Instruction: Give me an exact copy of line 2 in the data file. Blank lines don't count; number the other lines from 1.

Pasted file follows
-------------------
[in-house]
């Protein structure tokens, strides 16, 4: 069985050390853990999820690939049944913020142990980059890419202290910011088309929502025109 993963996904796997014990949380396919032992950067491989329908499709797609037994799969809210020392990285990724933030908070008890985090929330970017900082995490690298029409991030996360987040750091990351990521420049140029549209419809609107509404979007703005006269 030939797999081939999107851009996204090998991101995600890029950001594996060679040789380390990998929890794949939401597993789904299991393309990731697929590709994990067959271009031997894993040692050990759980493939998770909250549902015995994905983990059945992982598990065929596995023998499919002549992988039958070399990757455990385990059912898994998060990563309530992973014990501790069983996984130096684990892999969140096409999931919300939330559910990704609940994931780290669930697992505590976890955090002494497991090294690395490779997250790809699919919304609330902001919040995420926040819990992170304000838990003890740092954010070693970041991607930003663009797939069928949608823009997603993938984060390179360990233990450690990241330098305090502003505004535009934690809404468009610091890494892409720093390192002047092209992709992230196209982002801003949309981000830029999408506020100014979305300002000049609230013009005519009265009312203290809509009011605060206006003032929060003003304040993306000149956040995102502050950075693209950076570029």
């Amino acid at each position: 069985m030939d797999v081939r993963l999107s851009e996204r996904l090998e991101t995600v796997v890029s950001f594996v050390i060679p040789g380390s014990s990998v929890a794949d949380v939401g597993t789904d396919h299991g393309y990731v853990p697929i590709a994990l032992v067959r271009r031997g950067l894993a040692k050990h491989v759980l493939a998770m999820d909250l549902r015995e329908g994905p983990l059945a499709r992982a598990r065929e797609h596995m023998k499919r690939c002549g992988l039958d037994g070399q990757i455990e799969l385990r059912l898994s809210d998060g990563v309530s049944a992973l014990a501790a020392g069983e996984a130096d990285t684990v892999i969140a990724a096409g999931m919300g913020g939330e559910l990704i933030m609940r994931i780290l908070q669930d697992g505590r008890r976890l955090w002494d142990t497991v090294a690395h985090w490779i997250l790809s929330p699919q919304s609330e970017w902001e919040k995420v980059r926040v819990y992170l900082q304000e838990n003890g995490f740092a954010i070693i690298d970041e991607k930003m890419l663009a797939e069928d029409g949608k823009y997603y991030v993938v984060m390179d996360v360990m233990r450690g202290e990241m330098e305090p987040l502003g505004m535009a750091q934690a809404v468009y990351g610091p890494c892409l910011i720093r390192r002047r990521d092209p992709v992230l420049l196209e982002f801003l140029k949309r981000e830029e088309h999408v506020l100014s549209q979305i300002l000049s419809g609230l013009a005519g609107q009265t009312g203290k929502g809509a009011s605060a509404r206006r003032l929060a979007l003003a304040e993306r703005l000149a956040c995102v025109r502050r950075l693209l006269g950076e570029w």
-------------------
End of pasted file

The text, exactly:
């Protein structure tokens, strides 16, 4: 069985050390853990999820690939049944913020142990980059890419202290910011088309929502025109 993963996904796997014990949380396919032992950067491989329908499709797609037994799969809210020392990285990724933030908070008890985090929330970017900082995490690298029409991030996360987040750091990351990521420049140029549209419809609107509404979007703005006269 030939797999081939999107851009996204090998991101995600890029950001594996060679040789380390990998929890794949939401597993789904299991393309990731697929590709994990067959271009031997894993040692050990759980493939998770909250549902015995994905983990059945992982598990065929596995023998499919002549992988039958070399990757455990385990059912898994998060990563309530992973014990501790069983996984130096684990892999969140096409999931919300939330559910990704609940994931780290669930697992505590976890955090002494497991090294690395490779997250790809699919919304609330902001919040995420926040819990992170304000838990003890740092954010070693970041991607930003663009797939069928949608823009997603993938984060390179360990233990450690990241330098305090502003505004535009934690809404468009610091890494892409720093390192002047092209992709992230196209982002801003949309981000830029999408506020100014979305300002000049609230013009005519009265009312203290809509009011605060206006003032929060003003304040993306000149956040995102502050950075693209950076570029």